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Article 18

by Steve Stegeman (November 16, 2001)
Guest Writer,

This article is also up at FF Today.  Click here to go there and view it.


     If you are in a keeper league and particularly if you are toward the back of the pack and your roster size is big enough, there is no good reason not to take a flyer on the following players who are most likely slipping through the cracks in your league. Prepare yourself for an "ungeneric" perspective without all the same ole', hackneyed, unimaginative yadda-yadda. As for the order of the list, the players are simply in the order that they came to my mind:


QB Matt Lytle, Panthers - Physically, this guy is a prototypical NFL quarterback. He is 6'4", 224 lbs. and he is only 26 years old, three years younger than rookie QB Chris Weinke, actually. He has been through the Panthers organization twice, indicating that they to some degree like what he brings to the table. He completed 60% of his passes last week and threw a TD. Not too shabby actually, considering he was a third-stringer just a couple weeks ago and spent the majority of last season on Seattle's practice squad. If you are at all skeptical of Weinke, Lytle should be on your radar. When reading the usual, something along the lines of "If Weinke plays, he could be an okay start. The same cannot be said of Matt Lytle.", chalk it up to lack of vision and creativity.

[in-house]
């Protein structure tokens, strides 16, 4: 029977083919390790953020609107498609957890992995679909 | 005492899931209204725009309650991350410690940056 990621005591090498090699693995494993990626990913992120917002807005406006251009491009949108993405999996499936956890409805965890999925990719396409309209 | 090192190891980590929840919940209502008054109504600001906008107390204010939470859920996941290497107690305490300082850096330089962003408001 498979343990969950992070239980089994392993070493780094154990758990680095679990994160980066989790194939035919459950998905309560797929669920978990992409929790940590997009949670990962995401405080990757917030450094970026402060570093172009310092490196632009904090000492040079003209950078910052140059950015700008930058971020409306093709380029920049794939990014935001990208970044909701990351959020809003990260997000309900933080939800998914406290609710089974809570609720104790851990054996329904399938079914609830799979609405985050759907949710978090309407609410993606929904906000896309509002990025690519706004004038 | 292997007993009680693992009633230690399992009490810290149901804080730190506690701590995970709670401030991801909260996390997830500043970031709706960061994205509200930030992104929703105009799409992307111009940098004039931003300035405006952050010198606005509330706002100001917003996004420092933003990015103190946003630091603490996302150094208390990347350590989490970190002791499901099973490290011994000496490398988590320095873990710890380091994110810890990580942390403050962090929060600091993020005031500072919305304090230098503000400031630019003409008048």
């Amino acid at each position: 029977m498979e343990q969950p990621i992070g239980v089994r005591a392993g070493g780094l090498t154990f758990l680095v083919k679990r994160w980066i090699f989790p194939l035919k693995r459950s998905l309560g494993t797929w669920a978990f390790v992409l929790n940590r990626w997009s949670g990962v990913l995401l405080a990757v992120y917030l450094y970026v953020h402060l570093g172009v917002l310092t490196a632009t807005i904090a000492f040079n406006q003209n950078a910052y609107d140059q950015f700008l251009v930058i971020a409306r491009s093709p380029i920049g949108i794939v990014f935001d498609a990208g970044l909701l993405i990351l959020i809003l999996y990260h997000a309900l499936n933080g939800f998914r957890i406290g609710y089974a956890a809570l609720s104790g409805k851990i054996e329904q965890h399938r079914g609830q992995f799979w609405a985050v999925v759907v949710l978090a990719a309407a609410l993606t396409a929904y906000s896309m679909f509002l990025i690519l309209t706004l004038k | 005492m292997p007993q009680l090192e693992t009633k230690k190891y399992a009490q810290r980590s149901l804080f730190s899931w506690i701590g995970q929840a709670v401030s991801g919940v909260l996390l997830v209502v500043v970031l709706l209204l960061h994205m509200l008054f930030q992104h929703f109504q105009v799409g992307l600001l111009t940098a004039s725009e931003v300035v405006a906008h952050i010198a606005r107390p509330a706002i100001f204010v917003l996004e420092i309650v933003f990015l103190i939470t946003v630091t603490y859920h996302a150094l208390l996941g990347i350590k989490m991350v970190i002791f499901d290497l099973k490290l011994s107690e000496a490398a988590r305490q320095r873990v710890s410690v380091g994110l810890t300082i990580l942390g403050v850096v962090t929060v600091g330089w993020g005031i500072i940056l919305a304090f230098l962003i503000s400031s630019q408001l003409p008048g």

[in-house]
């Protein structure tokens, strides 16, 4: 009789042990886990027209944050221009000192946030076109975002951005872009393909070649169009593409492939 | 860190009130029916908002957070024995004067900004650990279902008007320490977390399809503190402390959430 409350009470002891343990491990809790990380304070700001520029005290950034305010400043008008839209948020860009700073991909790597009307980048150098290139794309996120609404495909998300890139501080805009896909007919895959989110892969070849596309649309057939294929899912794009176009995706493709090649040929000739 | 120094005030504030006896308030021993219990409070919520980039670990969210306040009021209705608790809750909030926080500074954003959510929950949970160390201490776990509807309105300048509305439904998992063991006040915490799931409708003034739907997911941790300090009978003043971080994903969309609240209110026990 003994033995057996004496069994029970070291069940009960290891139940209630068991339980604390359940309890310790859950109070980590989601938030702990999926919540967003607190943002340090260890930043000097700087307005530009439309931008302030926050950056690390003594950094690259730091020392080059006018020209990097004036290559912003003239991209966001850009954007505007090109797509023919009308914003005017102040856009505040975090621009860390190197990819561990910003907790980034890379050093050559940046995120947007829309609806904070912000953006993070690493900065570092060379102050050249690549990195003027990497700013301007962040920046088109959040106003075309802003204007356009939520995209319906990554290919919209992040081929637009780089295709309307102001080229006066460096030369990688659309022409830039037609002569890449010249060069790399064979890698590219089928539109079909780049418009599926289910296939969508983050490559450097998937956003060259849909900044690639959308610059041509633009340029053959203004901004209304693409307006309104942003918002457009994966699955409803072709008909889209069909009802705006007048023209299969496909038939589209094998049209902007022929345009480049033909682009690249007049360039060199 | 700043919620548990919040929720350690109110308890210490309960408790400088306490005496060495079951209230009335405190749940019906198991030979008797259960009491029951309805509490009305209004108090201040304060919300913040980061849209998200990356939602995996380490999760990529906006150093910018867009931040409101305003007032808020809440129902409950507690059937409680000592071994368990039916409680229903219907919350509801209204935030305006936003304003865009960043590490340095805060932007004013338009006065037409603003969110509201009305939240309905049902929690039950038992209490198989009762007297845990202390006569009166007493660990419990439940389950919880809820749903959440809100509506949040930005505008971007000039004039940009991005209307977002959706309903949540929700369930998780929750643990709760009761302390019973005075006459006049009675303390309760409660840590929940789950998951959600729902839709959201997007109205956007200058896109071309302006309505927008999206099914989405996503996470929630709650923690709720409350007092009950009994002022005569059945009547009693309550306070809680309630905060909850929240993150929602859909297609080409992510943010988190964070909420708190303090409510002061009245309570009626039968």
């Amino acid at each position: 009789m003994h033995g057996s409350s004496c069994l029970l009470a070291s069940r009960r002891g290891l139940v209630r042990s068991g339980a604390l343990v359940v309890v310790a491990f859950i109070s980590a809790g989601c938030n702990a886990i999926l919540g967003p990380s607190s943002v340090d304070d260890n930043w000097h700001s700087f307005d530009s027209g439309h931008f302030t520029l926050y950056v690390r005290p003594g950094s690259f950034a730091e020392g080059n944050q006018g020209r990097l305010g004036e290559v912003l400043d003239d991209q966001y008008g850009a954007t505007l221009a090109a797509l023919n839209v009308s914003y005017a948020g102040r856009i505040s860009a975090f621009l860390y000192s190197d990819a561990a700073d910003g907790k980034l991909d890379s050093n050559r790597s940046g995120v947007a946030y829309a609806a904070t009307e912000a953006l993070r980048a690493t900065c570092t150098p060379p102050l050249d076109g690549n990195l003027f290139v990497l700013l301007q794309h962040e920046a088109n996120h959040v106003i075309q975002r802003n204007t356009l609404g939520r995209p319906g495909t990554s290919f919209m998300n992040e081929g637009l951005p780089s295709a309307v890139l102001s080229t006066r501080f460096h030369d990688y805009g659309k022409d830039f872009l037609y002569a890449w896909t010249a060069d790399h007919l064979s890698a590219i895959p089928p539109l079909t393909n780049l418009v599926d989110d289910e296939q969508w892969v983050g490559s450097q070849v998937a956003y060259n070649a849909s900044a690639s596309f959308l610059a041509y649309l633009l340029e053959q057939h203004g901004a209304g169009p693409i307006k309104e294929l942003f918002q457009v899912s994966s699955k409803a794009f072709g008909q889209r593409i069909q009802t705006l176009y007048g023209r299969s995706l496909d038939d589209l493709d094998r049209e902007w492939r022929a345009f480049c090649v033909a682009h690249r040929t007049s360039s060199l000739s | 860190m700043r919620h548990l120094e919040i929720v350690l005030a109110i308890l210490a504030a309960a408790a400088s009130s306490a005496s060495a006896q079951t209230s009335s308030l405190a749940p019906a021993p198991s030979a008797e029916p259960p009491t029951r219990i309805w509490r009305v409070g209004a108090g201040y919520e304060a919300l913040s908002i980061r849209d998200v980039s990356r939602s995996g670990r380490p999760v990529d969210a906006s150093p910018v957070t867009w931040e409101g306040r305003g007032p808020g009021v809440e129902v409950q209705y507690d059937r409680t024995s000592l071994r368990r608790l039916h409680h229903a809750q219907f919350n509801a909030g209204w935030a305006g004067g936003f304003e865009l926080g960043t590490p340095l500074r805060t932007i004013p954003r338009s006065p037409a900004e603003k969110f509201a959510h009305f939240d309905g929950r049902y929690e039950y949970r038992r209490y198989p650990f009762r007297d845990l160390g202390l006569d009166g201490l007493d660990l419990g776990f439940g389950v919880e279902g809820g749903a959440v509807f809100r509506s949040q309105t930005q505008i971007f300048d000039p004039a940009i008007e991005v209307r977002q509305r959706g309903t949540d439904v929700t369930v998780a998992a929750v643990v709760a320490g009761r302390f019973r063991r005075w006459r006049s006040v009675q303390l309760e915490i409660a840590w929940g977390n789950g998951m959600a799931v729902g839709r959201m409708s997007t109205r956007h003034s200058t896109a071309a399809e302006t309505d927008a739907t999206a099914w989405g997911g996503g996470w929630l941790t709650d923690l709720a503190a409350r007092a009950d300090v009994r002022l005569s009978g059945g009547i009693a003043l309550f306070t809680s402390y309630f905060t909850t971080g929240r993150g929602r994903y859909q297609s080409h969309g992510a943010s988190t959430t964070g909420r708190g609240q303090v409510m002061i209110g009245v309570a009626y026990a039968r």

RB Kevin McDougal, Colts - Edgerrin James is likely out for the season. It is foreseeable that Dominic Rhodes, who, by the way, has really shown nothing heretofore and has admitted to a history of shoulder problems, will not hold up for the rest of the season. If such happens, in steps 24-year-old, prototypically built Kevin McDougal, who is 5'11", 204 lbs. Despite being oft-injured, McDougal had a brilliant college career, during which he showed a proclivity for the big play. Remember McDougal is on this list because he is a “total flyer, a guy who could end up stocking shelves this time next year like some guy named Warner; a guy not even registering on most fantasy footballers radar screens and, in accordance, almost definitely not on anyone’s roster in your league. Rhodes, on the other hand, at this point, is an “identifiable sleeper, who should already have been picked up in your league, not a flyer in my terms. Try to see through the semantics here, folks.


RB Amos Zereoue, Steelers - If, and this is a big if, Jerome Bettis were to go down with an injury, Zereoue would step in and be a big-time, big-play stud like he was in college. He is on the short side, 5'8", but he carries some weight, 202 lbs. worth to be exact. He is not a 180 lb. Warrick Dunn. Zereoue's yards-per-rush is through the roof this year. He would capitalize if the opportunity presents itself, catching the eye of not just the Steelers, but the rest of the league. As good as Chris Fuamatu-ma'afala looked last year in relief duty, Zereoue leap-frogged over Fu during training camp and became Bettis's understudy before the season even began.